Even with the Williamsburg one. There's a dock right there. What kind of cafe do ferry commuters need and want? So, what do we put on the ground floor to make it a ferry-oriented world? You can never divorce transportation from the built environment in a city, but I think more and more in rural America too.

I imagine it has been difficult to be a young woman in this arena — what has that experience been like?

That's real! It's really hard. It's one of those things where it's like, is it difficult and is everything stacked against me? Or is it challenging and an opportunity to move things forward? And to grapple with those two ideas and figure out how do I keep moving up without getting beat down is a lot of brain power, for sure. And there are more and more women around you that make you feel like we got this. My team is only composed of women. At the end of the day, if you're really focusing on making sure that places are conscious of the people that use them — well my team is advocating for the other 50% of the population that isn't heard.

Right, like people always talk about breastfeeding rooms.

Yeah, little things like that that never get thought of. Even just now in the restaurant — making sure we build a medicine cabinet that actually opens to put things in there that women would expect to find there — like feminine products and things like that. Let alone the menu and making sure there's a young female voice advocating for things women want.

I think also what's really important is those board meetings — when you sit at the tables with those CEOs and investors and all of that — they are just reminded that there is a face that looks different than there's and that that face is an equally important consumer of their product. That in and of itself always feels like a powerful reminder. Physically being there is so important.

What do you think are some of the coolest spaces in New York?

I've done a few clubs and restaurants in New York. I've done a lot more strategic advisory, but in terms of physical places — one is called Ophelia on the Upper East Side. It's actually in the old Beekman Tower, which is where the Panhellenic Society used to be, so honestly it was like the first Wing. It was where women in the 1920s lived together when they first moved to New York City to find jobs, so it was like a big sorority house essentially. You had all these women, young women, new to the workforce, living together, and they had this amazing lounge space at the top of the tower. And the building itself was also developed by a woman in the 1920s, which is so unheard of.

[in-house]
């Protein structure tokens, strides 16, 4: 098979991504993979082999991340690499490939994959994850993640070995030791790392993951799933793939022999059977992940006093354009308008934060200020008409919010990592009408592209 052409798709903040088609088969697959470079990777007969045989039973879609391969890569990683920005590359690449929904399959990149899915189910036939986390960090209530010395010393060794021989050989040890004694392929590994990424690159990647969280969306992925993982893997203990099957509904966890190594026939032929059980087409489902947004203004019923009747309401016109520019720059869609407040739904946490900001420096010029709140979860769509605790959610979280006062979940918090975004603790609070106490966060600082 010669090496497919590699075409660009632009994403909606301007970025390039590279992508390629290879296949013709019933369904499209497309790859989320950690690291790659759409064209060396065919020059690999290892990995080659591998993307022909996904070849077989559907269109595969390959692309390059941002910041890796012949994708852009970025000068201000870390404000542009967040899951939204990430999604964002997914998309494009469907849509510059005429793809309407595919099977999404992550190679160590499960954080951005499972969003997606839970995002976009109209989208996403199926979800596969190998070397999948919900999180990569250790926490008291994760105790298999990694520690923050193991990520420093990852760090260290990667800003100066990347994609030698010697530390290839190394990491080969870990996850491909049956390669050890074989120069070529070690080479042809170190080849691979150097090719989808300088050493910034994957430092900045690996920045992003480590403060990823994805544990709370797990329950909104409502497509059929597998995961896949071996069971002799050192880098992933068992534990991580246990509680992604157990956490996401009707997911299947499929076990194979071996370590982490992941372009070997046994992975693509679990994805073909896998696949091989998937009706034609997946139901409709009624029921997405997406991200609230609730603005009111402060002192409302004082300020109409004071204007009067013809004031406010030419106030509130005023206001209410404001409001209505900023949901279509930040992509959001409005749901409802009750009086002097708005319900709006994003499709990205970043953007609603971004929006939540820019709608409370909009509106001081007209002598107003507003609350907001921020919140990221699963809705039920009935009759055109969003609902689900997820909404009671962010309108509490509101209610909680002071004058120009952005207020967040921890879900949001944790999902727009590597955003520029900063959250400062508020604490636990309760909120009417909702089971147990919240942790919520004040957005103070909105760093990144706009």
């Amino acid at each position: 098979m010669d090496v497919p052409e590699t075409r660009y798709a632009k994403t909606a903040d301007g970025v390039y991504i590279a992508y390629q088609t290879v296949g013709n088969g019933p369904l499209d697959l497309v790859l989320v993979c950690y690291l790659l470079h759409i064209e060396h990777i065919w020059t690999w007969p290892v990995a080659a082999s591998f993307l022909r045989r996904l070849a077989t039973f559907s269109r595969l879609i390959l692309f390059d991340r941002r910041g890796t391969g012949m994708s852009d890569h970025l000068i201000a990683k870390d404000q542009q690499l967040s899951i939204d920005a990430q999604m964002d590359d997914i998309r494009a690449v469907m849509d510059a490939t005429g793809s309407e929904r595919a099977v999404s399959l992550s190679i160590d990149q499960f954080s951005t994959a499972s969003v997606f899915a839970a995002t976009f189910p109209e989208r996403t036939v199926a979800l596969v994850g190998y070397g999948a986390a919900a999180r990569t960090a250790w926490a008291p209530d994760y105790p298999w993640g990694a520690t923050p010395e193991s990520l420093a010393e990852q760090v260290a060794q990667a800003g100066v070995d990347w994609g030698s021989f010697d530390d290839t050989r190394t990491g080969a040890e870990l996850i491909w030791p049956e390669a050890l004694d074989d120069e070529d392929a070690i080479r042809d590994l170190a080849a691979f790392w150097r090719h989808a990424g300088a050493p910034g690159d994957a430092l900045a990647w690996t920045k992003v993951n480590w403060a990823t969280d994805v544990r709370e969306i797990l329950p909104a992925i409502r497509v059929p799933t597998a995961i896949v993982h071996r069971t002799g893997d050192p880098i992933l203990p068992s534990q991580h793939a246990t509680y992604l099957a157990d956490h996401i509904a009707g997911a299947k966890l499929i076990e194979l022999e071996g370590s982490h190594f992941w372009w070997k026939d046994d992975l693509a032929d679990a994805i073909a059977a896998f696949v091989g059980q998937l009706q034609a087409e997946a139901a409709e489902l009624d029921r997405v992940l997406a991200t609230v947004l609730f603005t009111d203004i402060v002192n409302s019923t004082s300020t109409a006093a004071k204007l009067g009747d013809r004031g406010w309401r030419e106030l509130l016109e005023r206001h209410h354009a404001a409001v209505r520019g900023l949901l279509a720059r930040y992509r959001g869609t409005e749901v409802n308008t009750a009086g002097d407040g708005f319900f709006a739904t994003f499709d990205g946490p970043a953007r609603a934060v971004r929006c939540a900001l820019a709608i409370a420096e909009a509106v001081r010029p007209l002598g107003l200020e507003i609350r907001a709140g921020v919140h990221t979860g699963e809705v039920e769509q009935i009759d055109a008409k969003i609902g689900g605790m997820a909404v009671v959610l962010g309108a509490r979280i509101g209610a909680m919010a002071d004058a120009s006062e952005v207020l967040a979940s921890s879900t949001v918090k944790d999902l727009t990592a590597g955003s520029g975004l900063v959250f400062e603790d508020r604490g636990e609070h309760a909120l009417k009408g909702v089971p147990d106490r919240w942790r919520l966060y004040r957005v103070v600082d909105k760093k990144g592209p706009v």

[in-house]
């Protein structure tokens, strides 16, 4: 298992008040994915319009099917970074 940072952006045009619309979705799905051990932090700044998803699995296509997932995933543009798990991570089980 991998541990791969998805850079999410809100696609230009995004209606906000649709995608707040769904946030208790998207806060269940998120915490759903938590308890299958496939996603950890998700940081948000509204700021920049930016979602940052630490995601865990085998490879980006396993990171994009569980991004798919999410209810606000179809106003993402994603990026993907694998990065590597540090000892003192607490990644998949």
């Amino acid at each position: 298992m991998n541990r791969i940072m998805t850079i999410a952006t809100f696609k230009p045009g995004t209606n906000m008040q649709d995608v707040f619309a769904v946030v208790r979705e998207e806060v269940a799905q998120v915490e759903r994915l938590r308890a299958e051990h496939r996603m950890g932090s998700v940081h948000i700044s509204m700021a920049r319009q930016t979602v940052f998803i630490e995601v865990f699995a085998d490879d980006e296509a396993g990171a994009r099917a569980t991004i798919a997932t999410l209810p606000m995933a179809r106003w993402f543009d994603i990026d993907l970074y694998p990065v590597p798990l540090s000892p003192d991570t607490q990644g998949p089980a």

It was so well done and so beloved by these women that the men in the area were like, "I'm sorry, but we need access to this too." So after a few years it changed to the Top of the Tower and it became known as the place where Frank Sinatra and those guys used to party, and then it shut down. So we reopened it and called it Ophelia, and worked with a curator for 6 months to find all these curiosities from that era, and actually we found a lot of trinkets and memorabilia and postcards and sashes and hair pins from women that lived in the building. It's like a little museum up there of that history. So doing that, to me, is the coolest opportunity with these spaces. Spaces that are about a story and a little educational and a little exciting. I think people crave that knowledge.

There's no such thing as timelessness in architecture, in my opinion, because everything is of the time. But things that care about beauty do kind of last forever. That to me is super important.

I love that. Any final words?

Not really. I'm just super excited for there to be more conversation in the world about our built environment. And how we can appreciate how these spaces should be designed for all of us and the more people that represent all of us that are building these spaces, the better off we are for sure.

Follow Laura on Instagram (@lauralonglastname).